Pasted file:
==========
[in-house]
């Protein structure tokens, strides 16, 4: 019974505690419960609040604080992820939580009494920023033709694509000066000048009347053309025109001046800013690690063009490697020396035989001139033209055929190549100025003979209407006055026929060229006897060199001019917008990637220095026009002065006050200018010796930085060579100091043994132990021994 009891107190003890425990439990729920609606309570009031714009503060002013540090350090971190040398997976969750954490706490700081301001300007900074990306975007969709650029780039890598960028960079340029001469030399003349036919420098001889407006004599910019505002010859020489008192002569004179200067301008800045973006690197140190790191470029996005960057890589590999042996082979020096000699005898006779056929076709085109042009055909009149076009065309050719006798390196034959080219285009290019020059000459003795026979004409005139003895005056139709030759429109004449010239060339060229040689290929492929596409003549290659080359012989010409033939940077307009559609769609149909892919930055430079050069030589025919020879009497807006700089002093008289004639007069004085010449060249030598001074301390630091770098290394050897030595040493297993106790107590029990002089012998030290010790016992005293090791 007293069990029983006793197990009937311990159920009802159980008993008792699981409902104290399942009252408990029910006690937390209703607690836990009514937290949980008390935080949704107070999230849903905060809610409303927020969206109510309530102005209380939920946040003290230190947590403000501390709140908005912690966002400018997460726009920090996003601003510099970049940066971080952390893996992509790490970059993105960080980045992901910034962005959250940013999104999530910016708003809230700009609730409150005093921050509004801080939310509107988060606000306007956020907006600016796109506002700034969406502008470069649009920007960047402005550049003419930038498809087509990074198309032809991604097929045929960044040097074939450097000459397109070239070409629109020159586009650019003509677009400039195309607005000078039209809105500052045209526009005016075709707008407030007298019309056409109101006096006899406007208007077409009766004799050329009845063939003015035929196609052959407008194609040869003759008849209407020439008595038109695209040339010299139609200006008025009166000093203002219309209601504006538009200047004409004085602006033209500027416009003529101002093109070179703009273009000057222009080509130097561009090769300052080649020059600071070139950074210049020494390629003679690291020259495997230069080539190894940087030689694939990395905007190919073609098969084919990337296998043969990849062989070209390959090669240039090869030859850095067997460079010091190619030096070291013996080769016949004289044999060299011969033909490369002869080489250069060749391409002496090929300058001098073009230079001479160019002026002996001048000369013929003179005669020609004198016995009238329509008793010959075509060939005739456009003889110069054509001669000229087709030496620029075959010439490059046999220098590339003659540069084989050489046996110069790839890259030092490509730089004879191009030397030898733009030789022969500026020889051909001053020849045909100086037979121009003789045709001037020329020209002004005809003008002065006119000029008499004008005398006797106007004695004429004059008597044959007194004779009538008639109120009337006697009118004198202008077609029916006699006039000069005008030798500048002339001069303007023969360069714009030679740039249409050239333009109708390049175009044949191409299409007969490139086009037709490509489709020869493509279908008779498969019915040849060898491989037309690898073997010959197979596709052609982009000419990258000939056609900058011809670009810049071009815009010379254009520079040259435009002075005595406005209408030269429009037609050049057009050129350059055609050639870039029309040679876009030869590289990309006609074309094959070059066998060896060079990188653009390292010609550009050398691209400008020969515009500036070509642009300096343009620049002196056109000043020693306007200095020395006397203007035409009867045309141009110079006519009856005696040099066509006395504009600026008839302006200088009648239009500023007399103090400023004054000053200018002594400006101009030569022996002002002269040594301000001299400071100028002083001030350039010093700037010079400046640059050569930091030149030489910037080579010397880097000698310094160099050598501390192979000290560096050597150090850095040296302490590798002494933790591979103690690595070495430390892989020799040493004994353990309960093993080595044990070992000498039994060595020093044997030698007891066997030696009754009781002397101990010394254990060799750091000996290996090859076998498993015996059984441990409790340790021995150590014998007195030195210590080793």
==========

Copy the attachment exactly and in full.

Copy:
[in-house]
């Protein structure tokens, strides 16, 4: 019974505690419960609040604080992820939580009494920023033709694509000066000048009347053309025109001046800013690690063009490697020396035989001139033209055929190549100025003979209407006055026929060229006897060199001019917008990637220095026009002065006050200018010796930085060579100091043994132990021994 009891107190003890425990439990729920609606309570009031714009503060002013540090350090971190040398997976969750954490706490700081301001300007900074990306975007969709650029780039890598960028960079340029001469030399003349036919420098001889407006004599910019505002010859020489008192002569004179200067301008800045973006690197140190790191470029996005960057890589590999042996082979020096000699005898006779056929076709085109042009055909009149076009065309050719006798390196034959080219285009290019020059000459003795026979004409005139003895005056139709030759429109004449010239060339060229040689290929492929596409003549290659080359012989010409033939940077307009559609769609149909892919930055430079050069030589025919020879009497807006700089002093008289004639007069004085010449060249030598001074301390630091770098290394050897030595040493297993106790107590029990002089012998030290010790016992005293090791 007293069990029983006793197990009937311990159920009802159980008993008792699981409902104290399942009252408990029910006690937390209703607690836990009514937290949980008390935080949704107070999230849903905060809610409303927020969206109510309530102005209380939920946040003290230190947590403000501390709140908005912690966002400018997460726009920090996003601003510099970049940066971080952390893996992509790490970059993105960080980045992901910034962005959250940013999104999530910016708003809230700009609730409150005093921050509004801080939310509107988060606000306007956020907006600016796109506002700034969406502008470069649009920007960047402005550049003419930038498809087509990074198309032809991604097929045929960044040097074939450097000459397109070239070409629109020159586009650019003509677009400039195309607005000078039209809105500052045209526009005016075709707008407030007298019309056409109101006096006899406007208007077409009766004799050329009845063939003015035929196609052959407008194609040869003759008849209407020439008595038109695209040339010299139609200006008025009166000093203002219309209601504006538009200047004409004085602006033209500027416009003529101002093109070179703009273009000057222009080509130097561009090769300052080649020059600071070139950074210049020494390629003679690291020259495997230069080539190894940087030689694939990395905007190919073609098969084919990337296998043969990849062989070209390959090669240039090869030859850095067997460079010091190619030096070291013996080769016949004289044999060299011969033909490369002869080489250069060749391409002496090929300058001098073009230079001479160019002026002996001048000369013929003179005669020609004198016995009238329509008793010959075509060939005739456009003889110069054509001669000229087709030496620029075959010439490059046999220098590339003659540069084989050489046996110069790839890259030092490509730089004879191009030397030898733009030789022969500026020889051909001053020849045909100086037979121009003789045709001037020329020209002004005809003008002065006119000029008499004008005398006797106007004695004429004059008597044959007194004779009538008639109120009337006697009118004198202008077609029916006699006039000069005008030798500048002339001069303007023969360069714009030679740039249409050239333009109708390049175009044949191409299409007969490139086009037709490509489709020869493509279908008779498969019915040849060898491989037309690898073997010959197979596709052609982009000419990258000939056609900058011809670009810049071009815009010379254009520079040259435009002075005595406005209408030269429009037609050049057009050129350059055609050639870039029309040679876009030869590289990309006609074309094959070059066998060896060079990188653009390292010609550009050398691209400008020969515009500036070509642009300096343009620049002196056109000043020693306007200095020395006397203007035409009867045309141009110079006519009856005696040099066509006395504009600026008839302006200088009648239009500023007399103090400023004054000053200018002594400006101009030569022996002002002269040594301000001299400071100028002083001030350039010093700037010079400046640059050569930091030149030489910037080579010397880097000698310094160099050598501390192979000290560096050597150090850095040296302490590798002494933790591979103690690595070495430390892989020799040493004994353990309960093993080595044990070992000498039994060595020093044997030698007891066997030696009754009781002397101990010394254990060799750091000996290996090859076998498993015996059984441990409790340790021995150590014998007195030195210590080793």